- The Washington Times - Wednesday, March 17, 2004

BALTIMORE — The city Board of Estimates yesterday approved a $42 million loan to Baltimore’s financially mismanaged school system despite the objection of city Comptroller Joan Pratt.

“In my opinion, as a certified public accountant, making this loan is not a wise decision,” Miss Pratt said.

She said she voted against the loan because of a lack of safeguards against the school system requiring additional loans in the future — especially in light of the school board’s track record.

Miss Pratt said she feared that the city’s rainy-day fund could become a “revolving charge account” for schools, hurting Baltimore’s bond rating.

Under the bailout plan, $34 million of the loan will be repaid by Aug. 1, and the remainder will be repaid in June 2006 at 1.5 percent interest.

The plan also establishes a three-member “fiscal operating committee” that will oversee the development and implementation of a financial recovery plan by May 30.

The committee will consist of the city finance director, a member of the school board and a member appointed by the mayor. The committee will include the state superintendent of schools and a member of the City Council as nonvoting members.

The school system is expected to receive the money by Monday.

School board President Patricia Welch said the money gives the school system a reprieve until May, when a definitive recovery plan will be completed.

“We can exhale a little, but we still have a long way to go,” Miss Welch said.

Mayor Martin O’Malley’s decision to use $42 million from the rainy-day fund instead of a state loan prompted one ratings agency to put the city’s debt on a credit watch list earlier this month.

After the decision was announced, Fitch Ratings issued a statement that the move raises “concern that the city could become a regular lender to the schools, diminishing the positive credit effect of the city’s rainy day fund and other reserves.”

Fitch said it was placing the city’s A-plus rating on its approximately $564 million in outstanding debt on Rating Watch Negative, which indicates the reasonable probability that the rating will be lowered after review. Fitch said the review should be completed in a few weeks.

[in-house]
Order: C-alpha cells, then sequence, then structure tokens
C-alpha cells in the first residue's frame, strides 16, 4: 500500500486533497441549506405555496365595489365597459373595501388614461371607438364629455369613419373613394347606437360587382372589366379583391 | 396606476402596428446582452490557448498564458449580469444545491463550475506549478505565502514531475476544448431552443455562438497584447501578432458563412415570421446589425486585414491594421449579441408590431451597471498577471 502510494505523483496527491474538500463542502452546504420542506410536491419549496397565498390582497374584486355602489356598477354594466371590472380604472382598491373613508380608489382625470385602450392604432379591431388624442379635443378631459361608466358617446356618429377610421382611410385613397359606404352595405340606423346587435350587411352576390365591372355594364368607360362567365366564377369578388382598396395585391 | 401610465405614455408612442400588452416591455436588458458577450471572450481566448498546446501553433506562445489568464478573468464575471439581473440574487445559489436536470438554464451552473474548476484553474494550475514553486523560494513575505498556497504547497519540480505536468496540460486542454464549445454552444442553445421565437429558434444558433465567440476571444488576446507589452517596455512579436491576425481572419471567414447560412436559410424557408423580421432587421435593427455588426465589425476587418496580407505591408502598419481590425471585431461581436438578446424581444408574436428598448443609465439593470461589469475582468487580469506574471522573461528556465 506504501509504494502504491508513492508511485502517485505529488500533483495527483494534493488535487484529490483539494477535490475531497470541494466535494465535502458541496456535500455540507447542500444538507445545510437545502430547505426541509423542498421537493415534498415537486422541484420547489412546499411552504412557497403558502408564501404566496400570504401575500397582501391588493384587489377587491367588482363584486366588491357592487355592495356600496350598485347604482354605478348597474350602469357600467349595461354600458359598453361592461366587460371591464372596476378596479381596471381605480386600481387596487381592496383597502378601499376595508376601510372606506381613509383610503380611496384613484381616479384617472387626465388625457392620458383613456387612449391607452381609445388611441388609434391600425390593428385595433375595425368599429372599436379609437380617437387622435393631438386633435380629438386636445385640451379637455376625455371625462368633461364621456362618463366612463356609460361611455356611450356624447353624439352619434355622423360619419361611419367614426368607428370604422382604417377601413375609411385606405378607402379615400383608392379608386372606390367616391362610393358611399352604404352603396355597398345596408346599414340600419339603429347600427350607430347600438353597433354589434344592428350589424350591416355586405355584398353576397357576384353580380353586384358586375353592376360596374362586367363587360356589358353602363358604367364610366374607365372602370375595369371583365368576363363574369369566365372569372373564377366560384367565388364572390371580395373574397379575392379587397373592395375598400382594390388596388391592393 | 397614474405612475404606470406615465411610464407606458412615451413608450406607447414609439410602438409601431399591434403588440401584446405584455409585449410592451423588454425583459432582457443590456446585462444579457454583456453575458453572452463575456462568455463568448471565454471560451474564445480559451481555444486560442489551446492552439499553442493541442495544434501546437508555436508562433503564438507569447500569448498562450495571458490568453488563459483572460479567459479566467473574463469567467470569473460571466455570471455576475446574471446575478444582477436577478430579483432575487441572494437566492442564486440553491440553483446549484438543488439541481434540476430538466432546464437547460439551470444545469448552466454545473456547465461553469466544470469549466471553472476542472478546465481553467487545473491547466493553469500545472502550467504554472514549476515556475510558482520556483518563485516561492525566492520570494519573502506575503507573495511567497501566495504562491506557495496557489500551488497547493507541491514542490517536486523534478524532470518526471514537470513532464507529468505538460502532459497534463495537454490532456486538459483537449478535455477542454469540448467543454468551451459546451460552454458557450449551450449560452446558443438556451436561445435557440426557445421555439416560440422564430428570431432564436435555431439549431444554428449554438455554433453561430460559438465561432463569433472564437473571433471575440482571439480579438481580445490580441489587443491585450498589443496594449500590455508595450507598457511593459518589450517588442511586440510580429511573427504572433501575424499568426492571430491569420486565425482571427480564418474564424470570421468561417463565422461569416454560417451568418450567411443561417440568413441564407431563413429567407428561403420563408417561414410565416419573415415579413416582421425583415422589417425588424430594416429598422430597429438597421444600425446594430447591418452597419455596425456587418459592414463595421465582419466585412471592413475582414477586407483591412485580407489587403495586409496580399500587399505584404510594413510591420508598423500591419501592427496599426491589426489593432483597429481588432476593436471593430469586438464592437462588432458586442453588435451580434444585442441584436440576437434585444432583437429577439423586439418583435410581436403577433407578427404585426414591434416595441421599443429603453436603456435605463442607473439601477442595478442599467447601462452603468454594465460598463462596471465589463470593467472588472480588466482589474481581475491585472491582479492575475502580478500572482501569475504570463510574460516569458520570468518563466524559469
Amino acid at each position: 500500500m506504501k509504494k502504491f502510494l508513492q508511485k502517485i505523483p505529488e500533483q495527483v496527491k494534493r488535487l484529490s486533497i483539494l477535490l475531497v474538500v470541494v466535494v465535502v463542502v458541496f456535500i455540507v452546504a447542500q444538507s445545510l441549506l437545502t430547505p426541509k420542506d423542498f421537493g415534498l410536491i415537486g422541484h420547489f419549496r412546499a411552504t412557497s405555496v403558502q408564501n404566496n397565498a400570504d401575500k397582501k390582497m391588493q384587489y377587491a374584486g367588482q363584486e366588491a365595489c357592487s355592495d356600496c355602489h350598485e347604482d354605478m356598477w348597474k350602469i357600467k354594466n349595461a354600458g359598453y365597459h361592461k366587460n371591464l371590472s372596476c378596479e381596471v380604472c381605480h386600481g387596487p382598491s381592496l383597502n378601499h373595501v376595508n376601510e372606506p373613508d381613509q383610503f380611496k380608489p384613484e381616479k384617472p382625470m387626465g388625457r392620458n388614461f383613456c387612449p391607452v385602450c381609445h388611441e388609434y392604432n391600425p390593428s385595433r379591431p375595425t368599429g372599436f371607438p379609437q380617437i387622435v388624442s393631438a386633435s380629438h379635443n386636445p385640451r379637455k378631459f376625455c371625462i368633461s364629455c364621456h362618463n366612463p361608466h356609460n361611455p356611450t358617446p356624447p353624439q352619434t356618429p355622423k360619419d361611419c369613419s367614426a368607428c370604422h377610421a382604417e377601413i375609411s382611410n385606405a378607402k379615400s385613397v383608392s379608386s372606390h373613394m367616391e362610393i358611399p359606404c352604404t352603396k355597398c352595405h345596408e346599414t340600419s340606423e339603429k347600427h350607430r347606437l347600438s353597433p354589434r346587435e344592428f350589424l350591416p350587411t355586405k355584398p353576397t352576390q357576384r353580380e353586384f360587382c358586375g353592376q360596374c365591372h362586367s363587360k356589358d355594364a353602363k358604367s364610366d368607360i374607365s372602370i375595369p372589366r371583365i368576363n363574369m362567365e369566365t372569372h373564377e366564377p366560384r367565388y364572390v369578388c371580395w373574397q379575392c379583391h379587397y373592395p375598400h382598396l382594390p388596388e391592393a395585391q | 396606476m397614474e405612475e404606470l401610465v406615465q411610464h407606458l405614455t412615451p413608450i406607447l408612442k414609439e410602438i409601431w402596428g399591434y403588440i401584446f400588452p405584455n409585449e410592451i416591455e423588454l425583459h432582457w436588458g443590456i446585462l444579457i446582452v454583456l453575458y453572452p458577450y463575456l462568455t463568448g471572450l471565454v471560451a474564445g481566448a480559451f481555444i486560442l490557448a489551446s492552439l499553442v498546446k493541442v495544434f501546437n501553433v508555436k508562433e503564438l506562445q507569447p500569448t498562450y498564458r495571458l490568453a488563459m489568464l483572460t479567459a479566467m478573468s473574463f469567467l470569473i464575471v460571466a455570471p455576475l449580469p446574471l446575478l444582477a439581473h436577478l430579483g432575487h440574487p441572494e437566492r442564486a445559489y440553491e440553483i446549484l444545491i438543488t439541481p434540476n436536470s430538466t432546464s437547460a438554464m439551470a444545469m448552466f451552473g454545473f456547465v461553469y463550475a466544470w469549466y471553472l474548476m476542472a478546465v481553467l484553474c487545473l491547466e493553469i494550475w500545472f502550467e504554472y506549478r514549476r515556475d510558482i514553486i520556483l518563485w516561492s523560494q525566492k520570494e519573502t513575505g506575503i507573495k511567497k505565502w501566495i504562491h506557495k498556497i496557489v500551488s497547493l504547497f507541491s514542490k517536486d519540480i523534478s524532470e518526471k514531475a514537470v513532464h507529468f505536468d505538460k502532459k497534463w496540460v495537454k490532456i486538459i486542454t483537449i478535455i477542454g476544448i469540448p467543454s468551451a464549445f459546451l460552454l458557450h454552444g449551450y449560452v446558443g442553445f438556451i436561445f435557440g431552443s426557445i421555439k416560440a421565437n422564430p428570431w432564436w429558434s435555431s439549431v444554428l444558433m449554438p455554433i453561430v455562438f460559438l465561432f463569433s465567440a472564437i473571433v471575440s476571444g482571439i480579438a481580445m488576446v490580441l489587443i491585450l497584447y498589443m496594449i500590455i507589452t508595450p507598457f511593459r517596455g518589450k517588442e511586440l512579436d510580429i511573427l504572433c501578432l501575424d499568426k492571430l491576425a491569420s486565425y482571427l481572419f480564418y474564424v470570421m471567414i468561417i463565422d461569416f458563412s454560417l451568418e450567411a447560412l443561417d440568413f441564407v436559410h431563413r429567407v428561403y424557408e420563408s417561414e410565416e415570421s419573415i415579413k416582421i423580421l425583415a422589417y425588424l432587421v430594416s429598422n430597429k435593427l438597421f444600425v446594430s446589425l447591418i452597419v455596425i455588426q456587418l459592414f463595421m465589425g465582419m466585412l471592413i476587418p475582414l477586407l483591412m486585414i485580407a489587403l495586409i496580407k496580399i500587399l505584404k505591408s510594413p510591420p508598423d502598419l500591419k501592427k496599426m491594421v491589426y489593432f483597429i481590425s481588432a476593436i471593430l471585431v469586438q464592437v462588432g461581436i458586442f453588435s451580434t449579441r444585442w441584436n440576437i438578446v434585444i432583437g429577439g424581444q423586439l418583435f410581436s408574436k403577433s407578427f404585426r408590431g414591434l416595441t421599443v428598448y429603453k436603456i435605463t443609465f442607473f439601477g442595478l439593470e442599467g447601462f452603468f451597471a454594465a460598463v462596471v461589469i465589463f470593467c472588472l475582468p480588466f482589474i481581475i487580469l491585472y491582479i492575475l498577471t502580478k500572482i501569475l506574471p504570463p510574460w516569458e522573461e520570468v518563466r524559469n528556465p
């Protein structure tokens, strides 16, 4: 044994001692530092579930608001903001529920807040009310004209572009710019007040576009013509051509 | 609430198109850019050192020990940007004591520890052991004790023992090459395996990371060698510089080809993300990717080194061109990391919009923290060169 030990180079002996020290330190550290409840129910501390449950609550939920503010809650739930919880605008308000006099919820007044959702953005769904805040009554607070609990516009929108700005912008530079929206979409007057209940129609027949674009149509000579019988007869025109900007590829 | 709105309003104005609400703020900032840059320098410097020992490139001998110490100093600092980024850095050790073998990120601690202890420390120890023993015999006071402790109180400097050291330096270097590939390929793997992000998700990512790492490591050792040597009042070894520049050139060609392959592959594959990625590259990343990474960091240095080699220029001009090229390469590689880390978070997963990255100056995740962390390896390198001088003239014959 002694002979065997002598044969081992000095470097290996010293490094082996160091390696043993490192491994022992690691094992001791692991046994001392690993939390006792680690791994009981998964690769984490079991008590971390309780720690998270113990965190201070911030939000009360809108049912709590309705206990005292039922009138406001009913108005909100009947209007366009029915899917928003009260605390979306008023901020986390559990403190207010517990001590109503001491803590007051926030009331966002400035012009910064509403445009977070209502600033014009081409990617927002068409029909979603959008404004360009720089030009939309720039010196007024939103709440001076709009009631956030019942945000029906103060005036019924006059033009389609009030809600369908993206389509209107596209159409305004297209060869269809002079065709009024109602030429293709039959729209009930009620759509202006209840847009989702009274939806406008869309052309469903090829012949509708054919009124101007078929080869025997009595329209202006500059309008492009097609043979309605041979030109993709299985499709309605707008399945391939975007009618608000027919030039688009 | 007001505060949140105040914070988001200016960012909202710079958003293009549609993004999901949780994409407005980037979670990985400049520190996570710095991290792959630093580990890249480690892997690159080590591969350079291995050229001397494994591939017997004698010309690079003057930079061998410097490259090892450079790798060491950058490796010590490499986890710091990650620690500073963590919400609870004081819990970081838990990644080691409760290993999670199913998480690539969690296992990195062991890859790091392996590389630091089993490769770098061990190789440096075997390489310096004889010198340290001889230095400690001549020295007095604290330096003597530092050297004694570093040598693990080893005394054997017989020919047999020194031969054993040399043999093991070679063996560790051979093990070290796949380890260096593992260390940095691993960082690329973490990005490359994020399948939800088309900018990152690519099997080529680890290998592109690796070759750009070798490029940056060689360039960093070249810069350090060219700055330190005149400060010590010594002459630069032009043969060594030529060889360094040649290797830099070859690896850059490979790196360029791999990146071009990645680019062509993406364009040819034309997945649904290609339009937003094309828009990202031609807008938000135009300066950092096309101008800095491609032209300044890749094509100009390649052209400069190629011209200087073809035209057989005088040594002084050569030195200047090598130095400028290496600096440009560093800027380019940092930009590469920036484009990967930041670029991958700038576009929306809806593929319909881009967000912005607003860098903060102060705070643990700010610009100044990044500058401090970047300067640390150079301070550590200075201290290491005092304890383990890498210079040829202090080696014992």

Mr. O’Malley’s decision came as legislative leaders prepared to introduce a bill submitted by Gov. Robert L. Ehrlich Jr. that would have provided a $42 million state loan in return for creating a new authority to run city schools.

That proposal followed weeks of intensive negotiations between city and state leaders that began after teachers rejected proposals that they take a pay cut to help cover a huge deficit in the city school system budget.

The budget was $75 million in the red by the end of January, but cost-cutting measures already implemented are expected to reduce the deficit to $58 million by the end of the fiscal year June 30.

After the Board of Estimates vote, Mr. O’Malley said he would have preferred to find a solution working through the state partnership but said it was doubtful that the Republican governor’s plan would have passed the legislature.

“People are not aware just how crippled that bill was. It set some precedents that made a lot of people uncomfortable,” said Mr. O’Malley, a Democrat.

The mayor said the state’s insistence on a substantial role in governing the system because of the money that would be provided caused concern among other jurisdictions that also rely on substantial state support.

The mayor expressed satisfaction that the restructuring plan makes him directly responsible — and accountable — for the system’s performance.

However, Miss Pratt said she did not think that the city could resolve the crisis without the state’s help. She said the mayor’s apparently poor relationship with the governor was hurting the effort to address the crisis.

“We need to work with the state. We cannot do it without the state,” she said.

Miss Pratt predicted that city officials would end up resorting to the measures upon which the state had insisted — additional layoffs and union concessions.

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